The word marriage is derived from the old French root, merrier, which means to provide a husband & wife. Let us now consider its origin in Sanskrit. VIVAH is the word for wedding in Sanskrit. It literally means – what supports or carries. The marriage ceremony is sacred and is meant to create a union that supports and carries a man & woman throughout their married life in the pursuit of dharma or righteousness.

Thus in India it has attained special significance. Among Hindus, a marriage is celebrated as a highly religious function where priests invoke the presence of Gods for blessing the couple with wealth, health, prosperity and progeny. That a Hindu marriage is sacred comes as a corollary to the fact that we even celebrate the union of our Gods and Goddesses throughout the year during festivals. The holy union of the Gods and Goddesses is celebrated for the sole purpose of Universal well-being (Loka kalyan). This has no parallels in any other religion. Our mythological stories describing divine  marriages help us to impart lessons in ideal relationships in marriage. Whether it is Krishna & Satyabhama or Rama & Sita, the idealized divine couple is taken as our role models to emulate. That is the richness of our culture. Our civilization may not be as advanced as the Western world. But there is no denying the fact that our culture is great. Here I would like to draw a distinction between Civilization and culture. Advances in Civilization merely give one better material comforts and amenities. But, culture, which  is an inherent quality of a society, a community or an individual, is the right measure of growth or evolution of human beings. The great thinker, J Krishnamurthy, puts it brilliantly when he says: Culture is flowering of goodness and harmony. The institution of marriage provides a common platform for us to enhance our rich cultural heritage.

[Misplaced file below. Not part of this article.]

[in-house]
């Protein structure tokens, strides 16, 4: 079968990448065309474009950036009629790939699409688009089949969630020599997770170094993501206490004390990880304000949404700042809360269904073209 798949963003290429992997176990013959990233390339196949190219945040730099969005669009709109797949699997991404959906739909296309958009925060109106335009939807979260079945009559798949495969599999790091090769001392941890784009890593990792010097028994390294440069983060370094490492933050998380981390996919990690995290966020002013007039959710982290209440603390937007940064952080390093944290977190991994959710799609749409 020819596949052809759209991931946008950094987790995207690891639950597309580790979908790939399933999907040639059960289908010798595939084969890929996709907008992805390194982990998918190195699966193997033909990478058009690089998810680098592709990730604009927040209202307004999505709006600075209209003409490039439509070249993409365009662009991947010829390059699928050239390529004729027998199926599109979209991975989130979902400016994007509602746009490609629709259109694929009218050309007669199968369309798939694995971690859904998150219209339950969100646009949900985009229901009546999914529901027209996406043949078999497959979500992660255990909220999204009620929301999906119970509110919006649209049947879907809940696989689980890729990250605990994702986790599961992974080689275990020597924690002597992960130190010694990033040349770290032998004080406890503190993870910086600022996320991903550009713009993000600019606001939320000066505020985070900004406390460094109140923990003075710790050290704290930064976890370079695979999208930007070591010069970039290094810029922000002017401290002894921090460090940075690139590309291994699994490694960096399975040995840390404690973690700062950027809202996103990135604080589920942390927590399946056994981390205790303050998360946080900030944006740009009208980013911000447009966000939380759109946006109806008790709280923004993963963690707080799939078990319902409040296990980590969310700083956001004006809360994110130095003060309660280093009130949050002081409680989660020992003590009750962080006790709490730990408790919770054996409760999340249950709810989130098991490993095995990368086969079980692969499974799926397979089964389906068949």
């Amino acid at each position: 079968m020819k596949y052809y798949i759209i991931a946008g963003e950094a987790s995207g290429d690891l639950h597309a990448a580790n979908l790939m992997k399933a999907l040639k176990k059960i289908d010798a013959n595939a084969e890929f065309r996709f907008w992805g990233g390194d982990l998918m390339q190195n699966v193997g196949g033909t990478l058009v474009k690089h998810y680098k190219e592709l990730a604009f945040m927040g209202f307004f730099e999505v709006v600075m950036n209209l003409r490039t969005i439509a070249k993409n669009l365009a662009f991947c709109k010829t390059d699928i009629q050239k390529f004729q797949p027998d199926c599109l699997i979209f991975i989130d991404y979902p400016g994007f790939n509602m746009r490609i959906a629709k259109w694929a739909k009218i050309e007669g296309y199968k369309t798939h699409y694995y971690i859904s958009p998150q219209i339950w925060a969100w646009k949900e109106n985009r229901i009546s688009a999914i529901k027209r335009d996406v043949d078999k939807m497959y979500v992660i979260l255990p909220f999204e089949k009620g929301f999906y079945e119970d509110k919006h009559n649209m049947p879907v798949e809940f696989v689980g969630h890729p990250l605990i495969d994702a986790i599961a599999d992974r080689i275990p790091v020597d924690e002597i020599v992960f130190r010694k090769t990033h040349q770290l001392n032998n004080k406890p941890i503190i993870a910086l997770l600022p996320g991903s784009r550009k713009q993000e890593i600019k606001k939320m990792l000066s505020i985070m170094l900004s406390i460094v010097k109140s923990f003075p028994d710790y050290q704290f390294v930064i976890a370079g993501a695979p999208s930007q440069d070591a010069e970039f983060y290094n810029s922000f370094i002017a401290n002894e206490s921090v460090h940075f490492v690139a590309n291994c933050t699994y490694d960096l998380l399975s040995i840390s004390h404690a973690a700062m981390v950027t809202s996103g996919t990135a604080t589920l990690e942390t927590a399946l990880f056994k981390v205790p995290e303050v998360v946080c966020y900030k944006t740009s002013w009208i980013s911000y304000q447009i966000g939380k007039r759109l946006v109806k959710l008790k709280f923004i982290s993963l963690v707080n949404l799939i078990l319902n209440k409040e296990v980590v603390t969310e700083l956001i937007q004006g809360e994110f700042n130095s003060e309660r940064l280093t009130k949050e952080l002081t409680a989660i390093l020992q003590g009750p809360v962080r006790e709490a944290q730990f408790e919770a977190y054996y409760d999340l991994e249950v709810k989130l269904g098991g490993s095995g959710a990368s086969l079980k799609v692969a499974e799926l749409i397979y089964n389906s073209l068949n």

Let us now explore relationships in the light of marriages. There is no life without relationships. right? We are born with myriad relationships – mother, father, brother, sister etc. Every relationship brings with it several expectations as well as obligations. Unfortunately, while we readily exercise our rights and expectations on our relationships, we almost ignore or even forget our obligations to others. This is probably one of the fundamental reasons for mounting tensions in relationships. The issue of relationships has several dimensions. Many great thinkers like  J Krishnamurthy have shed invaluable light on the subject.  We will together explore the subject from different perspectives in the upcoming posts drawing heavily from our scriptures, mythological stories, writings & speeches of great thinkers and our own personal experiences/anecdotes.

I hope the readers will enjoy as much as I enjoy bringing this out to you.

Published in: on August 21, 2013 at 11:04 pm  Comments (1)